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A four-armed robot can now improvise music as well as human bandmates

A four-armed robot can now improvise music as well as human bandmatesHe bobbed his head with the groove, and leaned way in when he wanted to play more complicated melodies, rocking and rolling with the beat of the jam. This wasn’t a your average jazz band member, though—this was Shimon, a four-armed robot marimba player built by the Georgia Institute of Technology to be able to listen to music, improvise, and play along with human musicians.

At a performance at Moogfest, a four-day music and technology festival in Durham, North Carolina, Gil Weinberg, the lead researcher at Georgia Tech’s Center for Music Technology, demonstrated what he and his lab have been working on for the past 12 years. Their efforts have aimed at augmenting the creative capabilities of humans with robotics. That can mean robots like Shimon, which uses machine-learning programs trained on music theory and a wide range of musical styles, from chamber music to dubstep, to be able to add a superhuman element to musical performances, playing chord structures that would be physically impossible for humans to hit.



But it can also mean robotic enhancements for humans: At the concert, Weinberg introduced Jason Barnes, a drummer who lost the lower part of his right arm a few years ago. Barnes had, through connections, sought out Weinberg in the hopes of being able to drum again. Barnes said he just wanted a robotic prosthesis that would recreate the functionality of drumming. But Weinberg worked on doing him one better, creating a robot arm with two drumsticks that he could control with the muscles in his bicep that could drum at up to 20 beats per second.



Barnes joined Weinberg, his team, and Shimon onstage to play a few songs, and the performance was pretty surreal. A man was playing drums faster and with greater accuracy than perhaps every other drummer on earth (although Weinberg said that jazz guitarist Pat Metheny said his drummer apparently could play that quickly), accompanied by a robot marimba player that was improvising as well as the humans, and seemingly just as into the performance as they were. On top of that, Weinberg brought out two other robots he’s developed, called Shimis, that acted almost like backup dancers, who bobbed their heads and tapped their feet in time with the music. (I’ve been to many concerts composed entirely of humans that weren’t nearly as energetic as the Georgia Tech robot band was.)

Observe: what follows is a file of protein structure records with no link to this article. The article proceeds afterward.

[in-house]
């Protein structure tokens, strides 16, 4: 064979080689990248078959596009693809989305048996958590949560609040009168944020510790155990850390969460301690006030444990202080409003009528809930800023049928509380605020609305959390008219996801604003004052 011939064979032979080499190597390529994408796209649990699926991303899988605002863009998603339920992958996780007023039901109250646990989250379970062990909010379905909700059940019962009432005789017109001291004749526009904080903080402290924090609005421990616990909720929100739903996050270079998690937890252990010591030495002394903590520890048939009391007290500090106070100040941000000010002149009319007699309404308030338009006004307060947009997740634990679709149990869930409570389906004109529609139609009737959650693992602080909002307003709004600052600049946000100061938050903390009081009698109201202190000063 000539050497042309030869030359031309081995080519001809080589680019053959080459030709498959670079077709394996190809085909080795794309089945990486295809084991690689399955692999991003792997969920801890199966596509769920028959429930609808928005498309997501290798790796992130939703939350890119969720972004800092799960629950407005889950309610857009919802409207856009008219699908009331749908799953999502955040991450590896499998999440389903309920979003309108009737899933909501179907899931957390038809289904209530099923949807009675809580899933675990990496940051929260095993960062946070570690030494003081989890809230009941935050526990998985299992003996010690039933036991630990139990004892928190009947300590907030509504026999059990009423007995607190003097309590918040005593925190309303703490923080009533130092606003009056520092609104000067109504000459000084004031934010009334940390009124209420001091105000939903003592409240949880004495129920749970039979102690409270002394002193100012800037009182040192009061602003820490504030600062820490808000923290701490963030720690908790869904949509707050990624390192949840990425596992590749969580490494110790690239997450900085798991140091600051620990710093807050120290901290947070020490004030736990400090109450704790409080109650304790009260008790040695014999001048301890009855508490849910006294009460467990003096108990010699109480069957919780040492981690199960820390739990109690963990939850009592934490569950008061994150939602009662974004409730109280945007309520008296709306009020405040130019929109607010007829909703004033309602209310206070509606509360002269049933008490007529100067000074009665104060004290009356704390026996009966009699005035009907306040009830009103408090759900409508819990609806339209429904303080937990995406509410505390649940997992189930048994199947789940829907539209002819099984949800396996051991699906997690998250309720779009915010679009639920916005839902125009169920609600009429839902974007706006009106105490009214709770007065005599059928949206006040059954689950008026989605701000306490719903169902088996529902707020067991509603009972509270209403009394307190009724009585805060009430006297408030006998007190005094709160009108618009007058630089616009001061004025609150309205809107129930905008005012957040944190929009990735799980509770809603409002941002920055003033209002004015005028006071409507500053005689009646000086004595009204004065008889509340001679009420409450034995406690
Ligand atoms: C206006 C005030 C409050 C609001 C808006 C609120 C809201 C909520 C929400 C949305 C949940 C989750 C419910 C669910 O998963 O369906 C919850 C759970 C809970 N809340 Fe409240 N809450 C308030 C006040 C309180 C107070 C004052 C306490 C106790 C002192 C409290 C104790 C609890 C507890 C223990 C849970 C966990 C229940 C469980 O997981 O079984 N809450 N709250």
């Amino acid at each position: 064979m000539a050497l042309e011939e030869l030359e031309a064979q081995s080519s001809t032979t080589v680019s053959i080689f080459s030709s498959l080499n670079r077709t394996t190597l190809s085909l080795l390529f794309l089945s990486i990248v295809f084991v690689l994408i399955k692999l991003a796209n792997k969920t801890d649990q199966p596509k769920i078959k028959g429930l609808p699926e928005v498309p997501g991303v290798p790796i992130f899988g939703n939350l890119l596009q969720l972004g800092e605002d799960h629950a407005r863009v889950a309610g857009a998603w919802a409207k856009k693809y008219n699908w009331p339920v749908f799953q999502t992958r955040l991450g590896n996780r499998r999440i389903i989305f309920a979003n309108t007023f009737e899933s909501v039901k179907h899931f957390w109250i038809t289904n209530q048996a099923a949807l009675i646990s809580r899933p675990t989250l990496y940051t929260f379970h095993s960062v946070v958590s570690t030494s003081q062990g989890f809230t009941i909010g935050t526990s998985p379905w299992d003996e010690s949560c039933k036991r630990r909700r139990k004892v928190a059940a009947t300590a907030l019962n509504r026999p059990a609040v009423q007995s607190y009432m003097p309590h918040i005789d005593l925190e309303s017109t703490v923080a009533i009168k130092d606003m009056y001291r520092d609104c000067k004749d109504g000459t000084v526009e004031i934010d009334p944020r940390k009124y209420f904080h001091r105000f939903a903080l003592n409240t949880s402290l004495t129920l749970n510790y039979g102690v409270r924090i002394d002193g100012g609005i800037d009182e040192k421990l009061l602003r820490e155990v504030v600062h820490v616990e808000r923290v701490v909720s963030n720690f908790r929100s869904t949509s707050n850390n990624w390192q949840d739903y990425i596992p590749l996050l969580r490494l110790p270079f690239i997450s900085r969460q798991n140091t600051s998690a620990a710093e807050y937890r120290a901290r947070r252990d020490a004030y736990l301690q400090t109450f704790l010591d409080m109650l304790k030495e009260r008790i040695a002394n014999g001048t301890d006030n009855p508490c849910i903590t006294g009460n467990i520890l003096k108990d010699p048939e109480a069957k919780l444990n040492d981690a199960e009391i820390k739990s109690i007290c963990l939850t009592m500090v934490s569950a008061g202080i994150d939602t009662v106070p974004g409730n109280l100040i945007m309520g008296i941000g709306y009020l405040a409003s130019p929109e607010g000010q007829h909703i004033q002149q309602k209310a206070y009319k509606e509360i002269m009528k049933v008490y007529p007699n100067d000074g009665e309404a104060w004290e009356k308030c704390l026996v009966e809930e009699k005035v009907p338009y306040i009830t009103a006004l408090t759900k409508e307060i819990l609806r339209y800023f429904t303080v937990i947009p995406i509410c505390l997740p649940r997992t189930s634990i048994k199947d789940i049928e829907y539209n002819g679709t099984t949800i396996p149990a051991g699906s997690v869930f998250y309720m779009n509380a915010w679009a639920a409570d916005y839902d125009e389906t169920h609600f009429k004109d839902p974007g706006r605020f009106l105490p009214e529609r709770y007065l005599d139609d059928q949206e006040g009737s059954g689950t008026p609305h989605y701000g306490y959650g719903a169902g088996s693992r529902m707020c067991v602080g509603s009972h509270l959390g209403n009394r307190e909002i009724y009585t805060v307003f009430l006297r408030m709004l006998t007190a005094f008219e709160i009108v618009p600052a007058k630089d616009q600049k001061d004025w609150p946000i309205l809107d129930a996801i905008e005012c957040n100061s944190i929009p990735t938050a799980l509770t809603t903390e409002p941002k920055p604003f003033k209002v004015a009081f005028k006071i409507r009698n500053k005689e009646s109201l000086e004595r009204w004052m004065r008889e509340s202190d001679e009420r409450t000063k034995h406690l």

Weinberg’s team is now working, as Quartz previously reported, on a strap-on prosthetic arm that anyone could wear which can listen to a beat and drum along with them. His students are also working on making Shimon’s creative abilities even stronger, currently working on figuring out what it would sound like if it was fed one style of music and asked to play another, such as feeding it Mozart and asking it to play jazz in the style of Thelonious Monk.



Weinberg’s team isn’t the only group of researchers working on using artificial intelligence to create music and aid musicians. Even at Moogfest, a group from IBM’s Watson team showed off a new capability of its AI system that allowed it to take musical inputs, select a music style, and have it output a fleshed-out piece of music, that they hope to make available to developers and tinkerers soon. But unlike IBM or many other researchers using AI systems for music, Weinberg’s team is building working robots that can play real acoustic instruments, rather than programs that output beeps from a speaker. Much like with real musicians, who use eye contact and gestures to communicate to their band members when they’re going to change keys, start choruses, or end songs, Shimon can gesture in much the same way, and look for its bandmates’ gestures. Weinberg said it can “listen like a human, and improvise like a machine.”

Perhaps in the future, generations of aspiring musicians will look up to robots as they do humans today. Or perhaps we’ll all just be able to be superhuman cyborg musicians jamming out at lightspeed, thanks to Weinberg’s work.

Source: Quartz
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